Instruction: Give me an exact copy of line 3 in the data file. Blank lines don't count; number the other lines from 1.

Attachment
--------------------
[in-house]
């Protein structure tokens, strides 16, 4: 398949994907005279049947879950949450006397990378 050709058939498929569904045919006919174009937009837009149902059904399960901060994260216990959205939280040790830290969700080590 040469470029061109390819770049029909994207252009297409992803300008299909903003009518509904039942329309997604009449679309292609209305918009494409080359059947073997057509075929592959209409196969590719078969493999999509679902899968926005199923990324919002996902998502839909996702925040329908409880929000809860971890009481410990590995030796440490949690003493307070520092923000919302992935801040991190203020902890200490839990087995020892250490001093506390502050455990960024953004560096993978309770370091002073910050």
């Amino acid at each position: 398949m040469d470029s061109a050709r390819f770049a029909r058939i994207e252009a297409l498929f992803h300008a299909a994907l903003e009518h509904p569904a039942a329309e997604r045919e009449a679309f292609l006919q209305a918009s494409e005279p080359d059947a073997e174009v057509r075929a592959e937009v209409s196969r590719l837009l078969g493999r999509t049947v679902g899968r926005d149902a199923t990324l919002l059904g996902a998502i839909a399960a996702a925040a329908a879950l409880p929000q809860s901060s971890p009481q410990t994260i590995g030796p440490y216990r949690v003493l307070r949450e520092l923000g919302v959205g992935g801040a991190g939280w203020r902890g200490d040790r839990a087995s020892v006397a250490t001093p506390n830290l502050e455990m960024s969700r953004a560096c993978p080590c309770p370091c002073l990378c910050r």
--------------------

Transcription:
């Amino acid at each position: 398949m040469d470029s061109a050709r390819f770049a029909r058939i994207e252009a297409l498929f992803h300008a299909a994907l903003e009518h509904p569904a039942a329309e997604r045919e009449a679309f292609l006919q209305a918009s494409e005279p080359d059947a073997e174009v057509r075929a592959e937009v209409s196969r590719l837009l078969g493999r999509t049947v679902g899968r926005d149902a199923t990324l919002l059904g996902a998502i839909a399960a996702a925040a329908a879950l409880p929000q809860s901060s971890p009481q410990t994260i590995g030796p440490y216990r949690v003493l307070r949450e520092l923000g919302v959205g992935g801040a991190g939280w203020r902890g200490d040790r839990a087995s020892v006397a250490t001093p506390n830290l502050e455990m960024s969700r953004a560096c993978p080590c309770p370091c002073l990378c910050r």